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Lacto-Fermented Rhubarb Chutney

It has been really fun to follow along with Erin’s look at Nourishing Traditions. I read that book almost five years ago now and it really changed the way I look at food, nourishment, and health.

Since then I have become a bit of a fermented food nut. We’ve dabbled in homemade yogurt, kefir, kombucha, water kefir, fermented vegetables, grains, and now I’ve jumped into the world of fruit. Well, technically rhubarb is a vegetable, but the raisins included are fruit.

The problem I have with rhubarb is not the vegetable itself but the gobs of sugar used in making it taste like something it isn’t – a super sweet fruit. Rhubarb has such a lovely sourness to it that just a bit of sweetening can really highlight the natural flavors instead of covering them up.

And in my quest to feed my family fermented foods every day I was hoping for something to add to breakfast. We like this in yogurt but I am thinking it would make a delicious topping to grain-free pancakes.

The one challenge with fruits is that their sugar can make them, well, a bit boozy after a while. So eat this stuff up within a week or two after fermenting before your raisins make wine :).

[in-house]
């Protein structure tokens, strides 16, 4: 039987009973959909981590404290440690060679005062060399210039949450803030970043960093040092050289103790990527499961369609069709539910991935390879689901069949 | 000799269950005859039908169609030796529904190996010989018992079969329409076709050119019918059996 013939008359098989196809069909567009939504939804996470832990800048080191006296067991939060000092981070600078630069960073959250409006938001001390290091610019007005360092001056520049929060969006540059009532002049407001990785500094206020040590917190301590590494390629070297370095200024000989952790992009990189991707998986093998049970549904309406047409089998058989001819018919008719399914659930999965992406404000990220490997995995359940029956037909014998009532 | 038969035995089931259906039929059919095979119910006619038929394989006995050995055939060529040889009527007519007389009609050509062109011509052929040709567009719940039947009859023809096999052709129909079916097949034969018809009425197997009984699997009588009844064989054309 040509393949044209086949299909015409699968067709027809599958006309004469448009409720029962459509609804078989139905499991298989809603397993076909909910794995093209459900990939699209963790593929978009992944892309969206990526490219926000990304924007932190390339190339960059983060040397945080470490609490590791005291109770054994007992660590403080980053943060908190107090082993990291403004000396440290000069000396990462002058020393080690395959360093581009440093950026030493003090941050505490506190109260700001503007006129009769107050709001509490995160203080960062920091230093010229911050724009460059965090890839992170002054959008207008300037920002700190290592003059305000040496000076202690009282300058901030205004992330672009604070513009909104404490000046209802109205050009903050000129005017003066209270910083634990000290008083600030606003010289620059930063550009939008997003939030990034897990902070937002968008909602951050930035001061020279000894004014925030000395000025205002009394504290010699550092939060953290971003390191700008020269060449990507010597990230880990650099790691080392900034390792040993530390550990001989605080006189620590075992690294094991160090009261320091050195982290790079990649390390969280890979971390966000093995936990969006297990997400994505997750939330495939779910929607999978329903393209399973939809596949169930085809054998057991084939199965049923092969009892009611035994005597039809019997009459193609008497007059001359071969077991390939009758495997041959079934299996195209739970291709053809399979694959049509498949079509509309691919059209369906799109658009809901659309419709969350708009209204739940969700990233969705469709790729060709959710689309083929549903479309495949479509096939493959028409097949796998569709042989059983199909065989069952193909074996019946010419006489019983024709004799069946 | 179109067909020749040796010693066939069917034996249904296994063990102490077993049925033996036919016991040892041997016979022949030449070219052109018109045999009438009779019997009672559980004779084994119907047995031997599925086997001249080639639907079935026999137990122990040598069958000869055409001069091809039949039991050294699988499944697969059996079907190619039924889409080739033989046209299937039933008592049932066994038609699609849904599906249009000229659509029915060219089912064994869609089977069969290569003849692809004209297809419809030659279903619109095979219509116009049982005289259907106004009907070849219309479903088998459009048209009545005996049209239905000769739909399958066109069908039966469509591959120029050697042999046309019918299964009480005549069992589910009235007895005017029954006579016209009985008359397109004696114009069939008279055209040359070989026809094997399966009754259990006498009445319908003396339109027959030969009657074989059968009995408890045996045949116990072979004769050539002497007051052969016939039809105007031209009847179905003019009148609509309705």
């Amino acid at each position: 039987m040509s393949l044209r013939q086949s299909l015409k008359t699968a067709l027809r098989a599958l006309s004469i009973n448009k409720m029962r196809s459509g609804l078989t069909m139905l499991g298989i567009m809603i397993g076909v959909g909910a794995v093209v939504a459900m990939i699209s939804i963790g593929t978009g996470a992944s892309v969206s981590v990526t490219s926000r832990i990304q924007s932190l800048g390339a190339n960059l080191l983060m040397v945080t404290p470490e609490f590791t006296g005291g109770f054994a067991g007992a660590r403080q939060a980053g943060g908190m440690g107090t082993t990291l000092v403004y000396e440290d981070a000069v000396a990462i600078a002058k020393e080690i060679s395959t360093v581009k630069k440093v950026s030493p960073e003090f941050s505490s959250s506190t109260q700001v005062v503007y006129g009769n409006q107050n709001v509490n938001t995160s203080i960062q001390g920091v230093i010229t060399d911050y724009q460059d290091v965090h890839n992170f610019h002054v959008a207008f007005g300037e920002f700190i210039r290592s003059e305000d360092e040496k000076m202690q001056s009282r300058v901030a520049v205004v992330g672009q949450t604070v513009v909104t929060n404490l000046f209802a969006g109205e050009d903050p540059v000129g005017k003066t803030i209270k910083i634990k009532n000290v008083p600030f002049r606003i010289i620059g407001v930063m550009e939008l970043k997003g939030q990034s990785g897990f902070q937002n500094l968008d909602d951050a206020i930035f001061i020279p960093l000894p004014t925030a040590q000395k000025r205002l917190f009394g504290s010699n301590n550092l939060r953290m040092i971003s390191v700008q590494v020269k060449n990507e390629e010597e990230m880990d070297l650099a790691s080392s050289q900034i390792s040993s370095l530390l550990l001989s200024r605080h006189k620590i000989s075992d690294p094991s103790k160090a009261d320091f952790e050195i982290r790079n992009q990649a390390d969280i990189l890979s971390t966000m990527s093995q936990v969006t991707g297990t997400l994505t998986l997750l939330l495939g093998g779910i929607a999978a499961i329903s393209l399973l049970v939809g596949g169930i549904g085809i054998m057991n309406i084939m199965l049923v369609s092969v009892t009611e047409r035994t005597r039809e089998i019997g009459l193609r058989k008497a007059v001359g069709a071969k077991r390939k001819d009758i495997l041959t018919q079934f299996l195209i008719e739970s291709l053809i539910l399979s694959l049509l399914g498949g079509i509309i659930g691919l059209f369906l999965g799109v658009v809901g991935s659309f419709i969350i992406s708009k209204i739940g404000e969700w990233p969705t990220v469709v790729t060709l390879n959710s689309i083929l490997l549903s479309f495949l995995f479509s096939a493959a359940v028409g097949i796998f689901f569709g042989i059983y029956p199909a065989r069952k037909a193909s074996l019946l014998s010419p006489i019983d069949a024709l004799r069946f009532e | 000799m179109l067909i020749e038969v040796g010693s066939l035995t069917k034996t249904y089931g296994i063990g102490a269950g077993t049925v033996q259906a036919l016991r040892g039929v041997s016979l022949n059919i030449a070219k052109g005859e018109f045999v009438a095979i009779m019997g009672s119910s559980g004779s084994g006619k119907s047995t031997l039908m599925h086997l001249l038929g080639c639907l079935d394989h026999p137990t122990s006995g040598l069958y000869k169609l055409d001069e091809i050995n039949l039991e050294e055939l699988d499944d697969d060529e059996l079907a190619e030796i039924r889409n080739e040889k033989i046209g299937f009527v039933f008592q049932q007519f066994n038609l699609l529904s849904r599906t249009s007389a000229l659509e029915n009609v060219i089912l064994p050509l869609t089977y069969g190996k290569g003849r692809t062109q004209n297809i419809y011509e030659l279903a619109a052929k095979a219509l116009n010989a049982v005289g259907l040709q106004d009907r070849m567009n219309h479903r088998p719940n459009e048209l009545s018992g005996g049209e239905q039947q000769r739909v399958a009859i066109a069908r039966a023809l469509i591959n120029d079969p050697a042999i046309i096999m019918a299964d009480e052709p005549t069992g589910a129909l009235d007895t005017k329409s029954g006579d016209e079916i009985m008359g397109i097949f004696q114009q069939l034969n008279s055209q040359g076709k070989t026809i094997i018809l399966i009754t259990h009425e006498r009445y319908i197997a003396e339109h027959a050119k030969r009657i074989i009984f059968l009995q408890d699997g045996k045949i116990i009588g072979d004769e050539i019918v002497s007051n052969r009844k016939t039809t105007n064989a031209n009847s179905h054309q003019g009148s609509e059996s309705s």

Lacto-Fermented Rhubarb Chutney


  • 2 cups diced rhubarb (about 3 medium stalks)
  • 1/2 cup raisins
  • 1/4 cup chopped pistachios or other chopped nut
  • 1/2 teaspoon sea salt
  • 1/4 cup whey
  • 1/2 teaspoon ground cinnamon
  • 3/4 cup water


  1. Place diced rhubarb in a quart jar. Run your knife through the raisins to break them up a bit and then add them to the quart jar along with the pistachios, sea salt, whey, cinnamon, and water.
  2. Mix very well with a spoon and then use the spoon (or your hand) to push the rhubarb mixture below the liquid level.
  3. Cover with the jar lid tightly and leave in a warm place for 2-5 days. Fermentation is an art more than a science, so check this every day to see if it has started to bubble and to be sure the liquid level is still covering the rhubarb.
  4. Once it is bubbly and tastes slightly fermented store it in the refrigerator for 1-2 weeks. Use in yogurt, on top of pancakes, or on top of protein or vegetables.

  Leave a Reply

  • Bumper crop of rhubarb this year so time to ferment some as well. I’ll be using about 1 kg (2L) diced rhubarb, which I will lightly salt as I chop it (like other veg ferments) and I will use a veg starter culture (I use Caldwell out of Quebec) to get the bacteria going faster to push towards lactic fermentation and away from alcohol fermentation. This looks like a really tasty recipe. I am anticipating it will be repeated.

    Paulette Gougeon June 13, 2018 AT 10:36 am
  • Is salt, or the recommended amount of salt, necessary? I’m on a salt restricted / no salt diet.

    Lee May 3, 2015 AT 11:25 am
  • And I would make sure it is filtered water as chlorine can prevent fermentation.

    Beth June 25, 2013 AT 6:54 am
  • I would keep the lid off, push the ferment below the liquid 2-3 times a day.

    Beth June 25, 2013 AT 6:53 am


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